Material Witchery: Tactility Factory as a site of emerging ethical practice

Ruth Morrow

    Research output: Chapter in Book/Report/Conference proceedingChapter (peer-reviewed)

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    Abstract

    Autumn Stanley dedicated her career to writing and researching women and technology, resulting in multiple papers and the seminal publication, ‘Mothers and Daughters of Invention: Notes for a Revised History of Technology’ (Stanley, 1995). In a later essay, ‘Women hold up two thirds of the sky’, she argues that technologies only become lauded and understood as significant once they are appropriated by men. She cites the example of herbal remedies developed by women becoming understood as medicine and drugs, only when ‘invented’ by men (Stanley, 1998). For Stanley, Catholic institutions and their male doctors discredited healers and wise women, branding them as witches as a means to ‘wrestle control of medicine from their herbally-trained females counterparts’. In recognition of Autumn Stanley’s wise women, this essay claims the term ‘witchery’ as a mark of expertise and persistence in areas, and in a manner, outside the normative and frequently gendered conventions of material practice and technology.

    This essay examines a collaborative material practice between two women that is imbued with such witchery. The collaboration is between Trish Belford, a renowned textile designer and researcher, and myself, Ruth Morrow, architect and academic. Our working relationship stems from a mutual interest and respect for each other’s discipline, but we quickly decided on the utopian challenge of making hard things soft as a means to bring purpose and focus to our collaborative practice. The ambition of the project also draws on a long-term engagement with inclusive design and feminist critiques of the built environment that I as an architect have previously been involved in . Two observations that evolved out of inclusive design thinking were: the paucity of sensory stimulation in the built environment, and that: the majority of materials, products and systems that make up the built environment are designed to meet a technical specification and not a human specification. These observations combined with an understanding that feminist practice demands a conceptual shift meant that the work of Tactility Factory has sought to strategically contribute to the built environment not in form, but rather in detail and concept. This is a deliberate push to link conceptual and utopian thinking with the experienced narratives of every-day spatial encounters, through a practice-based and situated methodology.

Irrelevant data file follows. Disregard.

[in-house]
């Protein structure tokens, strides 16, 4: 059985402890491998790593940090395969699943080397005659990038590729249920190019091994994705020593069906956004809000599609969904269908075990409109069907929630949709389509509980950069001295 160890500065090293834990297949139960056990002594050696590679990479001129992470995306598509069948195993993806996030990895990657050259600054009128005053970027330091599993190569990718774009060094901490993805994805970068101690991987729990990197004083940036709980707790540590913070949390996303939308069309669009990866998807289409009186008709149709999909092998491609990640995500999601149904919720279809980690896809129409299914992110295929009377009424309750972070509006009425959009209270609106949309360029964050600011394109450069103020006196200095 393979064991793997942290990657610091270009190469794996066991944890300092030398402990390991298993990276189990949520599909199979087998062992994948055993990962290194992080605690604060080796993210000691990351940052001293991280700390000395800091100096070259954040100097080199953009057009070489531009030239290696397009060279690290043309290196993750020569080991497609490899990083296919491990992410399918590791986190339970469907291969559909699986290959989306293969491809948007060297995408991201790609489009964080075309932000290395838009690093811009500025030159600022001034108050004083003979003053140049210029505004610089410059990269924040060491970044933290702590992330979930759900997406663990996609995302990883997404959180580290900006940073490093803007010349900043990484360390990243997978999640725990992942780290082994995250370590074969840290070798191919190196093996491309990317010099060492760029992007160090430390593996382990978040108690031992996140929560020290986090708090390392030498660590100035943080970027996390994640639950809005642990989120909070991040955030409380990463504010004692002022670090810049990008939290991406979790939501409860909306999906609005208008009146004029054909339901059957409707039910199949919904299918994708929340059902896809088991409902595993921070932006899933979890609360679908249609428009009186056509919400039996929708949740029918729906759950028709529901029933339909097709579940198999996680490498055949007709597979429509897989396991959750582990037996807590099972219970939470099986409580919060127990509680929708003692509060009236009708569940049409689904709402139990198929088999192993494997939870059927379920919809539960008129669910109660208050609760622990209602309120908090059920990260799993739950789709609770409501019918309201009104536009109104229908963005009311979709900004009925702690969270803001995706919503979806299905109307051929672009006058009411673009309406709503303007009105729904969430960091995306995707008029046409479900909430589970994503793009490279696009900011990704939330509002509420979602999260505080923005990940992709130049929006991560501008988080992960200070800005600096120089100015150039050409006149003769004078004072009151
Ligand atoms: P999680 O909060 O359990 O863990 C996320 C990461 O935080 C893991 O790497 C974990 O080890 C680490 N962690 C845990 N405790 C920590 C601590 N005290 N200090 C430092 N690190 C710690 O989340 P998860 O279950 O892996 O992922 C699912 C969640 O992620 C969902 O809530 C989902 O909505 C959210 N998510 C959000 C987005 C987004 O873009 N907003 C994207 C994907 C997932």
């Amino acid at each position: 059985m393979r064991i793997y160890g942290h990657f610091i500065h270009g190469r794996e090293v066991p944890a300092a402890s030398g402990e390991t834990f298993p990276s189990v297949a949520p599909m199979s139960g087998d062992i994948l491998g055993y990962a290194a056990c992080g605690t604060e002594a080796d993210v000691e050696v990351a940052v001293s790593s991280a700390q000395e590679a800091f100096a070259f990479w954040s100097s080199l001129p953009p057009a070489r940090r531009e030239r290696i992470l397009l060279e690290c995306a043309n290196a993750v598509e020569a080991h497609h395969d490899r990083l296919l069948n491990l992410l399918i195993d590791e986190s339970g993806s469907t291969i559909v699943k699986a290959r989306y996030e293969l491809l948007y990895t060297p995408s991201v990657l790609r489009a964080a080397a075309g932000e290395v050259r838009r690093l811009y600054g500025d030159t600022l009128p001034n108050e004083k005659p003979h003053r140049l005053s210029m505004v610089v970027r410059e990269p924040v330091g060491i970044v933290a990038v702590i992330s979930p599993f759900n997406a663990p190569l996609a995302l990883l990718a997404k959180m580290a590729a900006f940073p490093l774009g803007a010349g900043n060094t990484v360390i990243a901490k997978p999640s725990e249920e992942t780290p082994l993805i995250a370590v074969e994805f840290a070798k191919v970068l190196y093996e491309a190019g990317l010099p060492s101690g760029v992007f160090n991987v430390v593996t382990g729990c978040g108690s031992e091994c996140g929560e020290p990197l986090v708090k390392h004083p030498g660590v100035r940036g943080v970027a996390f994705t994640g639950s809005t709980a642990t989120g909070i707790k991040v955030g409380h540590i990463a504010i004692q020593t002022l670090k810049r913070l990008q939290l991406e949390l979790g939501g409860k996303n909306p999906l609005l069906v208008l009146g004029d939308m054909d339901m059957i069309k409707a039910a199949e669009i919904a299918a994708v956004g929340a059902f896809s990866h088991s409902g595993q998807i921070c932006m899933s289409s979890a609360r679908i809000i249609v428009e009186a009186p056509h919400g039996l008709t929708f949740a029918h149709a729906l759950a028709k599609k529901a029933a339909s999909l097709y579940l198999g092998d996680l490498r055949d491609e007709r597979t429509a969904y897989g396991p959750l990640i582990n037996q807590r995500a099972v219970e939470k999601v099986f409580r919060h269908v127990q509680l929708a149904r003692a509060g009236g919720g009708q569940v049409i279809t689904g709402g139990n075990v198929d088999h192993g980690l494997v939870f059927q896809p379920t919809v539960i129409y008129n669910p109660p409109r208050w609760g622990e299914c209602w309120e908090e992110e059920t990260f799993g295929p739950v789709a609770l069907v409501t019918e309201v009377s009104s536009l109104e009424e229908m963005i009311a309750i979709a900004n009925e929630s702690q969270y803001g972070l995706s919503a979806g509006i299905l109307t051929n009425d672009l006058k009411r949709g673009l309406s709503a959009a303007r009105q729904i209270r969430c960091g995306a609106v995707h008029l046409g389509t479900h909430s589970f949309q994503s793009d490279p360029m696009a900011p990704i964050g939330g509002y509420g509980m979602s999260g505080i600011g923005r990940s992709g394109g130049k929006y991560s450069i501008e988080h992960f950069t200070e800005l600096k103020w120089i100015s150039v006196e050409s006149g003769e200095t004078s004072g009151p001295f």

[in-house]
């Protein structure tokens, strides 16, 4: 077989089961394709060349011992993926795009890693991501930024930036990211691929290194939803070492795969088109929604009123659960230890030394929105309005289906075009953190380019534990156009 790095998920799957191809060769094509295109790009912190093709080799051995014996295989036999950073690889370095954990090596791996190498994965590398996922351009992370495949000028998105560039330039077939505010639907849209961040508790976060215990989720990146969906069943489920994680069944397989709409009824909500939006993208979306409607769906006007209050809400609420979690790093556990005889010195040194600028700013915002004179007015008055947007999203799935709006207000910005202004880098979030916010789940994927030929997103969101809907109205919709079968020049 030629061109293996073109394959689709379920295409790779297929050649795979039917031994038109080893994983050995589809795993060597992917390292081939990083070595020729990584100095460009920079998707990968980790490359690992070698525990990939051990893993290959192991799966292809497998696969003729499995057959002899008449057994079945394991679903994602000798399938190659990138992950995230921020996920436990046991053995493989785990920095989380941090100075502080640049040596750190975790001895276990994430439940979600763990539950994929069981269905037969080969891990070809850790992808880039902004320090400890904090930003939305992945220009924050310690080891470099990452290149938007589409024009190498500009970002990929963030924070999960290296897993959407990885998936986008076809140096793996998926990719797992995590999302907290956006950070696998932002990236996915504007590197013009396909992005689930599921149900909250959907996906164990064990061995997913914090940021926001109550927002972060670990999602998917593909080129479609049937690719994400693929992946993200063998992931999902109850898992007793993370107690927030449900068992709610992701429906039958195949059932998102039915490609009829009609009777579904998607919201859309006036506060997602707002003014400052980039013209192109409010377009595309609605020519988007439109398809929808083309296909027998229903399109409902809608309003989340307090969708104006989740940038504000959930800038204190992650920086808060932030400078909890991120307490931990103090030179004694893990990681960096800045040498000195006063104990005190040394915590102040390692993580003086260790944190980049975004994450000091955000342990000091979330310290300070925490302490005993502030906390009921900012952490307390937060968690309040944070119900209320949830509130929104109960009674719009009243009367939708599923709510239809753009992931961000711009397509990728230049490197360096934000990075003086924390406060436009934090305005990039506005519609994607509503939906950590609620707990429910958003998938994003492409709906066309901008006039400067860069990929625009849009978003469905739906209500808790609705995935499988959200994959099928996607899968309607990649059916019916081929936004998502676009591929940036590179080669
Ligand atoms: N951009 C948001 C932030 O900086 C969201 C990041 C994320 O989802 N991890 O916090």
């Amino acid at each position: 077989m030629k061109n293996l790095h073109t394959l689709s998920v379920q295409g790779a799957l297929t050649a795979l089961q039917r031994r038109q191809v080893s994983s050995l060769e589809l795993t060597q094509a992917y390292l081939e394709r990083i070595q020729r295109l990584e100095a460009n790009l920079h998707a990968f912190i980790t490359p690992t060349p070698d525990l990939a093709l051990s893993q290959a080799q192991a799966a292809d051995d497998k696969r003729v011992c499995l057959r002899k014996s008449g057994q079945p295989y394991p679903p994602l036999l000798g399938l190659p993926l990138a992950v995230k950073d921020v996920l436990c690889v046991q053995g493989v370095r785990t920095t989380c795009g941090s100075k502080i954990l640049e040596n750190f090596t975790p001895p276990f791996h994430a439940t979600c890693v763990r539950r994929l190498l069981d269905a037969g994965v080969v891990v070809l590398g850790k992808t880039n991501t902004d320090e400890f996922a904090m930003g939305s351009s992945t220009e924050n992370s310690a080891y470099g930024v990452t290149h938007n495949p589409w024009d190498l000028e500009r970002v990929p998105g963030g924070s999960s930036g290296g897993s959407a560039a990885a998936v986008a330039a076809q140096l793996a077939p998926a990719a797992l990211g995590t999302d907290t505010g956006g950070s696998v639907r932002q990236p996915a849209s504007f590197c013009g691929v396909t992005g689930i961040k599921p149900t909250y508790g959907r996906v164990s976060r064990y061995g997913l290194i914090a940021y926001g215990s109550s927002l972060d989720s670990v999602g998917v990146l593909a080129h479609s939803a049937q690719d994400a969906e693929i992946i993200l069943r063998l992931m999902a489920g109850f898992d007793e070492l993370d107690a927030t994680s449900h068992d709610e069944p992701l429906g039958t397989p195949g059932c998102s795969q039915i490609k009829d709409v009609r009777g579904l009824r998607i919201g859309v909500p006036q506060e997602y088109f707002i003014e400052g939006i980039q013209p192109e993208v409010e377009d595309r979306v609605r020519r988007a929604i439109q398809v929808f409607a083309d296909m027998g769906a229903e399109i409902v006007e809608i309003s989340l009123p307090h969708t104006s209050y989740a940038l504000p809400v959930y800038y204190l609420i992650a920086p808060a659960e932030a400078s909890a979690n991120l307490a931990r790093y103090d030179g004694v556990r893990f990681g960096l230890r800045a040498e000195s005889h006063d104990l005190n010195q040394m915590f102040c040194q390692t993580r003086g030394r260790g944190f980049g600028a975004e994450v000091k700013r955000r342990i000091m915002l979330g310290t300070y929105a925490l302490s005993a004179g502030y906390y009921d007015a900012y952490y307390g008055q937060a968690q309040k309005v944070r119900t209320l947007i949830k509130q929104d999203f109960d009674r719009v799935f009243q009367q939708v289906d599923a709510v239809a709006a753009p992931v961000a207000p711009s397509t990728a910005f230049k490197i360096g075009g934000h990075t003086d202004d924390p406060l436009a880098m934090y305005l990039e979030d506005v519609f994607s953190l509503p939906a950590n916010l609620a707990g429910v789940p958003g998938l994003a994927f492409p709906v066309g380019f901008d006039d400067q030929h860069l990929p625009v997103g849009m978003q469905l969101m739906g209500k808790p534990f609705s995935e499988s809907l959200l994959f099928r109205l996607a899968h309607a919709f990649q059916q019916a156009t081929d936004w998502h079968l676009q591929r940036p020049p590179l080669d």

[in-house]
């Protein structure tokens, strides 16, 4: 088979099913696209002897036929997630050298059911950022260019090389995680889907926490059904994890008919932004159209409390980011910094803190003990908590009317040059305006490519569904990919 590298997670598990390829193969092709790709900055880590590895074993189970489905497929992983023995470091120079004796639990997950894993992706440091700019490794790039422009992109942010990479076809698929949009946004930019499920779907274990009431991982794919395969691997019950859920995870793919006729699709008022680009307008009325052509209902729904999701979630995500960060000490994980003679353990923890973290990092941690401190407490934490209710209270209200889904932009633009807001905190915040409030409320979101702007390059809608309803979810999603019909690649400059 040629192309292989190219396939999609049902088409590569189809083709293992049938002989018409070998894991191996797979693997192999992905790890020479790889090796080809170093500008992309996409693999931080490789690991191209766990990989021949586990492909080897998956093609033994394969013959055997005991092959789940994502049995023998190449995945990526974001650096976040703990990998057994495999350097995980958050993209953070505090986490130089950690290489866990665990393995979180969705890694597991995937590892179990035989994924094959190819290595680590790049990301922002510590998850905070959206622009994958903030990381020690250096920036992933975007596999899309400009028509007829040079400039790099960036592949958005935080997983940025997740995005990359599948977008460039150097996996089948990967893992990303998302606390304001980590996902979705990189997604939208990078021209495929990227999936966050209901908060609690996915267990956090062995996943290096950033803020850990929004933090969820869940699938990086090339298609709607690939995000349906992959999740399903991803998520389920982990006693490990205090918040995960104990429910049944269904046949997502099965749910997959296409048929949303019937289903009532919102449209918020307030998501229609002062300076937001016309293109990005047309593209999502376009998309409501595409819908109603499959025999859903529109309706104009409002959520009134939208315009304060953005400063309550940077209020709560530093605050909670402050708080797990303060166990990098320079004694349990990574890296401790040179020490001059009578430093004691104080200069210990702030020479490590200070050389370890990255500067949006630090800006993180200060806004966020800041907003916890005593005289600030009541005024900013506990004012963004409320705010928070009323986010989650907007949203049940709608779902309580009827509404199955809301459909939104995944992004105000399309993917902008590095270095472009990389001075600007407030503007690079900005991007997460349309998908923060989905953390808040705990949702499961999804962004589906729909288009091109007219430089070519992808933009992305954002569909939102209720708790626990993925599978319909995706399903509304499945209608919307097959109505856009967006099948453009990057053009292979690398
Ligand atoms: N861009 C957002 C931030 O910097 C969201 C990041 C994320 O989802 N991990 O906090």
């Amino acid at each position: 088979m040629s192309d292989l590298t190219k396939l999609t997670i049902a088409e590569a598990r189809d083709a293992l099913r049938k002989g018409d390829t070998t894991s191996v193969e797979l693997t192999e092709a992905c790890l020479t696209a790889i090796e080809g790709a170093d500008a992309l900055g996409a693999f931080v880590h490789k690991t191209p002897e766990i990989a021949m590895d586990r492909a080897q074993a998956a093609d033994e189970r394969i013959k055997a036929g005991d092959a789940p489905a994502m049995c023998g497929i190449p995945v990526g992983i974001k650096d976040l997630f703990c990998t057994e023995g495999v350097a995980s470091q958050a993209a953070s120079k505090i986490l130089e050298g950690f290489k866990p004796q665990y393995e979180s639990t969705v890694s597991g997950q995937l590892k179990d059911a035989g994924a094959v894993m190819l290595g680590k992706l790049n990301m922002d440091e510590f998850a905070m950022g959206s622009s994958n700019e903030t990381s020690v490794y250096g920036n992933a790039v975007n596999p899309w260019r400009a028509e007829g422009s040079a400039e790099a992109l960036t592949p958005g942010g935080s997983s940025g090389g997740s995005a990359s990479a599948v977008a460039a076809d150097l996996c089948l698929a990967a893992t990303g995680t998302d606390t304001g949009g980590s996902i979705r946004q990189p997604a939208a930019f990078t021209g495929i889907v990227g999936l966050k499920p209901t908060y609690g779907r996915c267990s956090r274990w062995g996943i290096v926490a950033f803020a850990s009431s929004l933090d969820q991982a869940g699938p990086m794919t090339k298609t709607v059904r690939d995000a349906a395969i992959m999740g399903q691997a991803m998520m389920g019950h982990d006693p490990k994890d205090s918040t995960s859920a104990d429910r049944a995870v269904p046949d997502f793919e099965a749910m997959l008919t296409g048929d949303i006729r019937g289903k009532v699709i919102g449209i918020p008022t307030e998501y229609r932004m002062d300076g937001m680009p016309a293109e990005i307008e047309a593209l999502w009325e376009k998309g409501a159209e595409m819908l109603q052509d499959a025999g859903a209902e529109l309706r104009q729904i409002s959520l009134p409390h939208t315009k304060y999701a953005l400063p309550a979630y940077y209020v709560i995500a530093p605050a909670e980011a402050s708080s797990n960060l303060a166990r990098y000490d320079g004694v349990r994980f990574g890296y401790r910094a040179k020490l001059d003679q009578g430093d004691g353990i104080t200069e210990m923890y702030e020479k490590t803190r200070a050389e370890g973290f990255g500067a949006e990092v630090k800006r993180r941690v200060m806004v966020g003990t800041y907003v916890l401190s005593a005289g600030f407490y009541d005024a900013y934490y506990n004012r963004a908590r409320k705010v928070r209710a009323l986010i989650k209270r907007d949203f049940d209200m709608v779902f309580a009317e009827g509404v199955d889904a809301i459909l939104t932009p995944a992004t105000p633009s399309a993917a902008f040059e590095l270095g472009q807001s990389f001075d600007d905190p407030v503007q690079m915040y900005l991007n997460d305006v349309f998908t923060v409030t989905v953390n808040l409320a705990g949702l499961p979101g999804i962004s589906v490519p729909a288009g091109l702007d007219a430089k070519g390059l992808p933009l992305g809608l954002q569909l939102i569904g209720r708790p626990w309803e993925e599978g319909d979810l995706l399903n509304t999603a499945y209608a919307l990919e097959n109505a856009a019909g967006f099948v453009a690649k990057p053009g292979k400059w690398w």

Original languageEnglish
    Title of host publicationFeminist Futures of Spatial Practice: Materialisms, Activisms, Dialogues, Pedagogies, Projections
    EditorsMeike Schalk, Therese Kristiansson, Ramia Maze
    Place of PublicationBaunach, Germany
    PublisherSpurbuchverlag: Art Architecture Design Research
    Pages75-93
    Number of pages19
    ISBN (Print)9783887784898
    Publication statusPublished - 13 Jun 2017

    Publication series

    NameArt Architecture Design Research
    PublisherSpurbuchverlag

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  • Activities

    • 1 Invited talk
    • 1 Public lecture/debate/seminar

    Keynote Lecture at Design Research Symposium and Exhibition, Bristol, England

    Ruth Morrow (Advisor)

    04 May 2017

    Activity: Talk or presentation typesInvited talk

    Invited Talk on the work of Tactility Factory at Derby Silk Mill, Museum of Making.

    Ruth Morrow (Speaker)

    24 Nov 2016

    Activity: Talk or presentation typesPublic lecture/debate/seminar

    Cite this

    Morrow, R. (2017). Material Witchery: Tactility Factory as a site of emerging ethical practice. In M. Schalk, T. Kristiansson, & R. Maze (Eds.), Feminist Futures of Spatial Practice: Materialisms, Activisms, Dialogues, Pedagogies, Projections (pp. 75-93). [4] (Art Architecture Design Research). Spurbuchverlag: Art Architecture Design Research.